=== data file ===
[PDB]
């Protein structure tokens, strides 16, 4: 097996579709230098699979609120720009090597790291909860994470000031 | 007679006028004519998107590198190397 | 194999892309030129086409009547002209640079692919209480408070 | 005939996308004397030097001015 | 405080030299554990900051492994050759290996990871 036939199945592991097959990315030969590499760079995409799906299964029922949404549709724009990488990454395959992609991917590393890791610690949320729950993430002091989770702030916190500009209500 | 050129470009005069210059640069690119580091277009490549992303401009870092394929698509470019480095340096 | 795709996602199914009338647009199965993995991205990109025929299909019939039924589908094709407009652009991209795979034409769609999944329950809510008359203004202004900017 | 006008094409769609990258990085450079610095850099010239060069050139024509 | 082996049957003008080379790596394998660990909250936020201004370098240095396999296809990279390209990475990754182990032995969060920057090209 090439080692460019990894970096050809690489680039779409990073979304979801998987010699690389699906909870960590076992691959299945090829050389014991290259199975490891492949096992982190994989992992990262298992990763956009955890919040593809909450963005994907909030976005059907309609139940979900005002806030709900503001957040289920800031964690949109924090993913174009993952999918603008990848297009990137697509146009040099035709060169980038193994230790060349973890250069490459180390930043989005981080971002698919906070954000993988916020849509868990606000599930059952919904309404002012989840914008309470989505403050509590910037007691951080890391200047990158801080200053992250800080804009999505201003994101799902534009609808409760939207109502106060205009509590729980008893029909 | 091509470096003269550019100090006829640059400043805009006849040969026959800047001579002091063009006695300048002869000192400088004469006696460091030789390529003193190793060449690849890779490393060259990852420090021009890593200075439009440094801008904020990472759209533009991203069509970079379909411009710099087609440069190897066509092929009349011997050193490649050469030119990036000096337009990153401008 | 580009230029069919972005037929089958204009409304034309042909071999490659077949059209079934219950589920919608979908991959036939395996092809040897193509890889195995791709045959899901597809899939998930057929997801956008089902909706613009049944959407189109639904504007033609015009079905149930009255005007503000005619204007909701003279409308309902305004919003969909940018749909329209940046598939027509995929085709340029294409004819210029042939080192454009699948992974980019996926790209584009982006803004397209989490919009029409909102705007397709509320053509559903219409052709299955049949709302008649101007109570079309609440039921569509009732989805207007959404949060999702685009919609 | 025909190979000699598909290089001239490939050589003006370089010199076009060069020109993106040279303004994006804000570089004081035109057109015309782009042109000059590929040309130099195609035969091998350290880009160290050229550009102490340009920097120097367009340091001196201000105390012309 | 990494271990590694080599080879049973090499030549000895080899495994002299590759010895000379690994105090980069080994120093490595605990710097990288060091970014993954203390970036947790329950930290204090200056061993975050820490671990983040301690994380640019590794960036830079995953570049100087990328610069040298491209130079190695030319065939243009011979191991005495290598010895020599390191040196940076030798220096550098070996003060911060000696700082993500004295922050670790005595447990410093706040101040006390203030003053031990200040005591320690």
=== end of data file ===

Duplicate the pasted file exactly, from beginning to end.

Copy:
[PDB]
């Protein structure tokens, strides 16, 4: 097996579709230098699979609120720009090597790291909860994470000031 | 007679006028004519998107590198190397 | 194999892309030129086409009547002209640079692919209480408070 | 005939996308004397030097001015 | 405080030299554990900051492994050759290996990871 036939199945592991097959990315030969590499760079995409799906299964029922949404549709724009990488990454395959992609991917590393890791610690949320729950993430002091989770702030916190500009209500 | 050129470009005069210059640069690119580091277009490549992303401009870092394929698509470019480095340096 | 795709996602199914009338647009199965993995991205990109025929299909019939039924589908094709407009652009991209795979034409769609999944329950809510008359203004202004900017 | 006008094409769609990258990085450079610095850099010239060069050139024509 | 082996049957003008080379790596394998660990909250936020201004370098240095396999296809990279390209990475990754182990032995969060920057090209 090439080692460019990894970096050809690489680039779409990073979304979801998987010699690389699906909870960590076992691959299945090829050389014991290259199975490891492949096992982190994989992992990262298992990763956009955890919040593809909450963005994907909030976005059907309609139940979900005002806030709900503001957040289920800031964690949109924090993913174009993952999918603008990848297009990137697509146009040099035709060169980038193994230790060349973890250069490459180390930043989005981080971002698919906070954000993988916020849509868990606000599930059952919904309404002012989840914008309470989505403050509590910037007691951080890391200047990158801080200053992250800080804009999505201003994101799902534009609808409760939207109502106060205009509590729980008893029909 | 091509470096003269550019100090006829640059400043805009006849040969026959800047001579002091063009006695300048002869000192400088004469006696460091030789390529003193190793060449690849890779490393060259990852420090021009890593200075439009440094801008904020990472759209533009991203069509970079379909411009710099087609440069190897066509092929009349011997050193490649050469030119990036000096337009990153401008 | 580009230029069919972005037929089958204009409304034309042909071999490659077949059209079934219950589920919608979908991959036939395996092809040897193509890889195995791709045959899901597809899939998930057929997801956008089902909706613009049944959407189109639904504007033609015009079905149930009255005007503000005619204007909701003279409308309902305004919003969909940018749909329209940046598939027509995929085709340029294409004819210029042939080192454009699948992974980019996926790209584009982006803004397209989490919009029409909102705007397709509320053509559903219409052709299955049949709302008649101007109570079309609440039921569509009732989805207007959404949060999702685009919609 | 025909190979000699598909290089001239490939050589003006370089010199076009060069020109993106040279303004994006804000570089004081035109057109015309782009042109000059590929040309130099195609035969091998350290880009160290050229550009102490340009920097120097367009340091001196201000105390012309 | 990494271990590694080599080879049973090499030549000895080899495994002299590759010895000379690994105090980069080994120093490595605990710097990288060091970014993954203390970036947790329950930290204090200056061993975050820490671990983040301690994380640019590794960036830079995953570049100087990328610069040298491209130079190695030319065939243009011979191991005495290598010895020599390191040196940076030798220096550098070996003060911060000696700082993500004295922050670790005595447990410093706040101040006390203030003053031990200040005591320690």